These exercises cover fundamental concepts and provide a hands-on way to learn JavaScript syntax and operations.

Control Structures and Data Handling

Control Structures and Data Handling

Control structures are fundamental programming constructs that allow you to control the flow of execution based on conditions or repeatedly execute a block of code. Data handling involves operations on data like creating, retrieving, manipulating, and storing data within your program.

Control Structures Include:

  • Conditional statements (if, else, switch)
  • Loops (for, while, do-while)

Data Handling:

  • Manipulating strings, arrays, and objects.
  • Checking data types and converting between them.

Simple Conditionals

Conditionals are used to execute different code branches based on conditions. The simplest form is the if statement.

Example: Simple if Statement

Let’s say we want to print out whether a user is an adult based on their age:

let age = 20;

if (age >= 18) {

 console.log(“You are an adult.”);

} else {

 console.log(“You are not an adult.”);


In this example, the code checks if age is greater than or equal to 18. If true, it prints “You are an adult”; otherwise, it prints “You are not an adult.”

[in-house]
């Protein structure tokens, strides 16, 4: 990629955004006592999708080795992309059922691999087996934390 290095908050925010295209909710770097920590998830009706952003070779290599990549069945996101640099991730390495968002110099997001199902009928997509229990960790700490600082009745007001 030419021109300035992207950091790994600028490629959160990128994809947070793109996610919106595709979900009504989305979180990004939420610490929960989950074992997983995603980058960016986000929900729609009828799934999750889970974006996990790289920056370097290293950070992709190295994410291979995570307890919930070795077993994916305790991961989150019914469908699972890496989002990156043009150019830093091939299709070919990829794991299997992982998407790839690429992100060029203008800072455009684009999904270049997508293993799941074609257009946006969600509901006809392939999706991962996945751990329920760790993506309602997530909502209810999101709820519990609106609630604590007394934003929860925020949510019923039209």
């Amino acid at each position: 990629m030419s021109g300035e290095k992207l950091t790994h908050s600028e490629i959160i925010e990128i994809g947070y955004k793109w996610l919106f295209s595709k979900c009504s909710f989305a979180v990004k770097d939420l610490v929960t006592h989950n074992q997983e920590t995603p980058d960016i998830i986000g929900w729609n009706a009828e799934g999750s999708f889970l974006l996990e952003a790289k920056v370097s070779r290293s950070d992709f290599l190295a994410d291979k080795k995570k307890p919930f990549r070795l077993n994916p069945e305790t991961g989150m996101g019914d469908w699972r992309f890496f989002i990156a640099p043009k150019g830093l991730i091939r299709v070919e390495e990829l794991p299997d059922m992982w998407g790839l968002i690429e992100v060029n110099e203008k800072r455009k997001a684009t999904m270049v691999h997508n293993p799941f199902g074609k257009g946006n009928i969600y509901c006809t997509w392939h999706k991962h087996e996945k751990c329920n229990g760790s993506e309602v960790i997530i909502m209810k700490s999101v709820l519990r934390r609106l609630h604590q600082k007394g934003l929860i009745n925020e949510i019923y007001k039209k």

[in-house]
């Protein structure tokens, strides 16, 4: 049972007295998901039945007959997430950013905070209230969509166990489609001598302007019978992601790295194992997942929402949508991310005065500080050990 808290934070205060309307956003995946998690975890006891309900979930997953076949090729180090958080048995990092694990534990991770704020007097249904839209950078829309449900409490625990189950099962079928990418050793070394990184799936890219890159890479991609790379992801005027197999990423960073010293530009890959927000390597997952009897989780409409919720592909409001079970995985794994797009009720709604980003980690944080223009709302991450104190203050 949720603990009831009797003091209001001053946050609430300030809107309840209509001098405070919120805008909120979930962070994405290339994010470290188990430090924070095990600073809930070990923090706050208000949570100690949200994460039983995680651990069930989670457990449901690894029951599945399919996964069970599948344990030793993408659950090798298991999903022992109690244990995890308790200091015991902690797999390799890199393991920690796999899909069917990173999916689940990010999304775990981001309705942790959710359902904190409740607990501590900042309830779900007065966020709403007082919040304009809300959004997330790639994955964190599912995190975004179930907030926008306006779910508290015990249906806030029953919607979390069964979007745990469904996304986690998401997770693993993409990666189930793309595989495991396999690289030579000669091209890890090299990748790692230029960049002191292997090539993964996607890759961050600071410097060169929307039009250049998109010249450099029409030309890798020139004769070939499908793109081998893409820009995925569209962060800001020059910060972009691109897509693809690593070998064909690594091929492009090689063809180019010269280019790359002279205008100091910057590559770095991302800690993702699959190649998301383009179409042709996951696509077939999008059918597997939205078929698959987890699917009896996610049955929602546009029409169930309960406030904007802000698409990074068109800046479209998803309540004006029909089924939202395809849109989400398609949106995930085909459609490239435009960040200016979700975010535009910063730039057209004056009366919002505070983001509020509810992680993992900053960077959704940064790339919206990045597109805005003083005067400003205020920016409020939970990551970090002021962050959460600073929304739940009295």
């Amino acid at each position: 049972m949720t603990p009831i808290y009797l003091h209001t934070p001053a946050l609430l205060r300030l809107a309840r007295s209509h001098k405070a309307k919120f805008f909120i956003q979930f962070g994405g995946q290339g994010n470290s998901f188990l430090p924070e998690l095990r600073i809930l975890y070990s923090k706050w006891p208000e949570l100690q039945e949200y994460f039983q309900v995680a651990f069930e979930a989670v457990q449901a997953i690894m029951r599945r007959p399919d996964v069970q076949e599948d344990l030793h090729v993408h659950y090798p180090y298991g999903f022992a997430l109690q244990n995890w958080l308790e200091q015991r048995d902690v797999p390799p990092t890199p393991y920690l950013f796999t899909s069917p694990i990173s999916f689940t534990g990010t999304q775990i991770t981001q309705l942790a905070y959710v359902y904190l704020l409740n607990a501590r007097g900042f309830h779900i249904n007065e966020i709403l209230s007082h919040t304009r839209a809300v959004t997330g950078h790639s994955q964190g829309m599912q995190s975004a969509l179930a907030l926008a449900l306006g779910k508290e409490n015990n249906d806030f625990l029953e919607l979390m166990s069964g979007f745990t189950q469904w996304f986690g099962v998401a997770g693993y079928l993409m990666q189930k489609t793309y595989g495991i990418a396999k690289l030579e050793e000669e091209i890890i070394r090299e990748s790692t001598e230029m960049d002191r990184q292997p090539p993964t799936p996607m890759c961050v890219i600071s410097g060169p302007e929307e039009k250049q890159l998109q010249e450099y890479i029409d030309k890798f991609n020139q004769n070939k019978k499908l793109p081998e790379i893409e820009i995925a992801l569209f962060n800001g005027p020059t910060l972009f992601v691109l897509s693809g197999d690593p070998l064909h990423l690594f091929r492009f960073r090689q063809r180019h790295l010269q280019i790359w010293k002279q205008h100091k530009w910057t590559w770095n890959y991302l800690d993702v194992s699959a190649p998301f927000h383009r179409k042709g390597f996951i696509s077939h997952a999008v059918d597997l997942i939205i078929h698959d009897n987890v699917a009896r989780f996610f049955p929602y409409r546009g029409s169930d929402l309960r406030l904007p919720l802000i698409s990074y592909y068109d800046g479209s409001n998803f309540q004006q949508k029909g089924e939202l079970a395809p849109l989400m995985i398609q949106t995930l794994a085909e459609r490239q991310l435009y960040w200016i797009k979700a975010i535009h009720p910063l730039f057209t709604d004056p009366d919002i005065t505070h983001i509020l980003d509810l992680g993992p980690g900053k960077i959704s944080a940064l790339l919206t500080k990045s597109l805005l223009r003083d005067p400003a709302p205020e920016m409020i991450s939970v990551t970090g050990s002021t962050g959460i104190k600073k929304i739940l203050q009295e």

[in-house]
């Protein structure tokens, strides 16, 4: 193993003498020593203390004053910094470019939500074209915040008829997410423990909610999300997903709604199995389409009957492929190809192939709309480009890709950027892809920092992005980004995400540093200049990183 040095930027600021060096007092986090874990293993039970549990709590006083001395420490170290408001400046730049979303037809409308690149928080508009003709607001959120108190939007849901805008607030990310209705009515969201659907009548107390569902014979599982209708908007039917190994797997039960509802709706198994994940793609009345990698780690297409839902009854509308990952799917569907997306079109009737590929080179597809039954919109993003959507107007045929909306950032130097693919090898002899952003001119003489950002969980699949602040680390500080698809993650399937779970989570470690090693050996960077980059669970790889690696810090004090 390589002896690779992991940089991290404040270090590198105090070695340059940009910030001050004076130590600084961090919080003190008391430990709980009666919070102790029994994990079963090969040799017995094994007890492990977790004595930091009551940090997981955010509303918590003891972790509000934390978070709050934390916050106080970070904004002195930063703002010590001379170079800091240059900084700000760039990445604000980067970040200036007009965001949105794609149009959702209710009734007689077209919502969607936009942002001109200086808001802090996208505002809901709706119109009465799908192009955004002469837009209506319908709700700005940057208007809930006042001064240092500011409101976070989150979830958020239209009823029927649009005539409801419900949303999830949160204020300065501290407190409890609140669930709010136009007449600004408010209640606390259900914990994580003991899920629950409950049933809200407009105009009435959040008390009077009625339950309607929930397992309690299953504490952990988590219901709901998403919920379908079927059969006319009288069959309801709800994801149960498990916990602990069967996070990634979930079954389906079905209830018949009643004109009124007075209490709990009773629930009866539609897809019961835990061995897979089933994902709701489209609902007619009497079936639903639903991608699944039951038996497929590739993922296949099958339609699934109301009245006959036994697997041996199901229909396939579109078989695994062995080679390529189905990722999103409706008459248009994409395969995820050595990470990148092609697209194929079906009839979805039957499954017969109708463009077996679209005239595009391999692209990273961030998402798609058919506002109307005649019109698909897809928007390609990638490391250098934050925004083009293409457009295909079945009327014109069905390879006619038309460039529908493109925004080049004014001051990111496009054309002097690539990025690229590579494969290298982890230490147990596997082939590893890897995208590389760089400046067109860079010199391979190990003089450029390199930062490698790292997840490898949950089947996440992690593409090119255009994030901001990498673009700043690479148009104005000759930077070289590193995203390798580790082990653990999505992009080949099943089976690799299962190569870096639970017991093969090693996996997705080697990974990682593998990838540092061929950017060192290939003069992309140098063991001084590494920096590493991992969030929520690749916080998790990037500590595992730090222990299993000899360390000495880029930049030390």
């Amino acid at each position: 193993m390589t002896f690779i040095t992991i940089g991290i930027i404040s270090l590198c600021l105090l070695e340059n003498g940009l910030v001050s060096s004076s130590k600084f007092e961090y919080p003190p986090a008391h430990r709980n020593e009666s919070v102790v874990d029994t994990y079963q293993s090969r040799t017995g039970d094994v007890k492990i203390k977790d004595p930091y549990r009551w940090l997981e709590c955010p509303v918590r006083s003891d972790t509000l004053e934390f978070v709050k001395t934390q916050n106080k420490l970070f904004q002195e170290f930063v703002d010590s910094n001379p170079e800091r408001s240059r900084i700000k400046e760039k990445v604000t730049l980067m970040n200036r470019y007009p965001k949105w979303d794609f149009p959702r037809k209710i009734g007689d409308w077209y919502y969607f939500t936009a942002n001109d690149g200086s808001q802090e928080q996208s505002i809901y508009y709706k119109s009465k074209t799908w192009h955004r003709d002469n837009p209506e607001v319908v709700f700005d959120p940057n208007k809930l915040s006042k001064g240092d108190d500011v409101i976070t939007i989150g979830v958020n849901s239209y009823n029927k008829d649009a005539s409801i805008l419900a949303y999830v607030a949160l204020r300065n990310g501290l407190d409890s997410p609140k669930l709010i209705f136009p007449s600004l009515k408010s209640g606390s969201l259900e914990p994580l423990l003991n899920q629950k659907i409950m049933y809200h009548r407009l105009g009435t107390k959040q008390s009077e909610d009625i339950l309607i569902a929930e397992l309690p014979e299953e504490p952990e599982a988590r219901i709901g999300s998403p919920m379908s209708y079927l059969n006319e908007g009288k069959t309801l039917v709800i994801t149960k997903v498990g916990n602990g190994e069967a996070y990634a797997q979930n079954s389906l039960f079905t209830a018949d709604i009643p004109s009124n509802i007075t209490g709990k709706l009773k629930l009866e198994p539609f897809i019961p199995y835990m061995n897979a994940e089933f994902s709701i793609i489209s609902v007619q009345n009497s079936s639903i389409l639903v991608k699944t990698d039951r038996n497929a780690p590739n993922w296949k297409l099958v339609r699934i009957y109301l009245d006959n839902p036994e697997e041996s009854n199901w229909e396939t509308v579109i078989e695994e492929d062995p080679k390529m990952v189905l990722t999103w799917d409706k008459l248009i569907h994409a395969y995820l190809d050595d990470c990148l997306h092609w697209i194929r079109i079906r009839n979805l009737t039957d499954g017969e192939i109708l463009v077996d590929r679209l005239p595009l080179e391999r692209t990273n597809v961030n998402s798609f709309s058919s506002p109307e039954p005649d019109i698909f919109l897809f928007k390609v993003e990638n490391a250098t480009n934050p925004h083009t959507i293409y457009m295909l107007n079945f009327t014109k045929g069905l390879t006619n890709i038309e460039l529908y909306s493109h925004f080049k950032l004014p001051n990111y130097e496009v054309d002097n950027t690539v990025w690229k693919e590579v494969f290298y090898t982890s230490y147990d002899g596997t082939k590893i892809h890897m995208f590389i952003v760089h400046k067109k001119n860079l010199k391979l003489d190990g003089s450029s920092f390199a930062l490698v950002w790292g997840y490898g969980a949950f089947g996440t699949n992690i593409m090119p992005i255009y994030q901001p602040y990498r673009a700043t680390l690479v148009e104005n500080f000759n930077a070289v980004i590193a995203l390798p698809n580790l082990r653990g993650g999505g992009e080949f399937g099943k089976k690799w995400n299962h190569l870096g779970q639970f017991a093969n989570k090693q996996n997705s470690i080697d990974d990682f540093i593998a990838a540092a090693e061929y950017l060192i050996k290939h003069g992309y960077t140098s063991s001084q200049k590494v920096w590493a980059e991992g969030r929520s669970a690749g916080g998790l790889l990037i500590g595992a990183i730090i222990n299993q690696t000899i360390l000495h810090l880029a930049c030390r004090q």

Loop Through Numbers

Loops are used to execute a block of code repeatedly under controlled conditions. A for loop is particularly useful for iterating over a sequence of numbers.

Example: Using a for Loop to Iterate Numbers

Suppose we want to print numbers from 1 to 10:

for (let i = 1; i <= 10; i++) {



This for loop starts with i = 1 and runs as long as i is less than or equal to 10. After each iteration, i is incremented by 1, and the current value of i is printed.

Data Type Checking

JavaScript is a dynamically typed language, which means variables are not directly associated with any particular type, and any variable can be assigned and re-assigned values of all types.

Example: Checking Data Types

To ensure proper handling of variables, you might need to check their data types using the typeof operator.

let name = “Alice”;

let age = 25;

let isStudent = false;

console.log(typeof name); // Outputs “string”

console.log(typeof age); // Outputs “number”

console.log(typeof isStudent); // Outputs “boolean”

In this example, typeof is used to determine and print the type of various variables. This is especially useful in functions where you need to validate inputs or in scripts where the data type can affect the execution logic.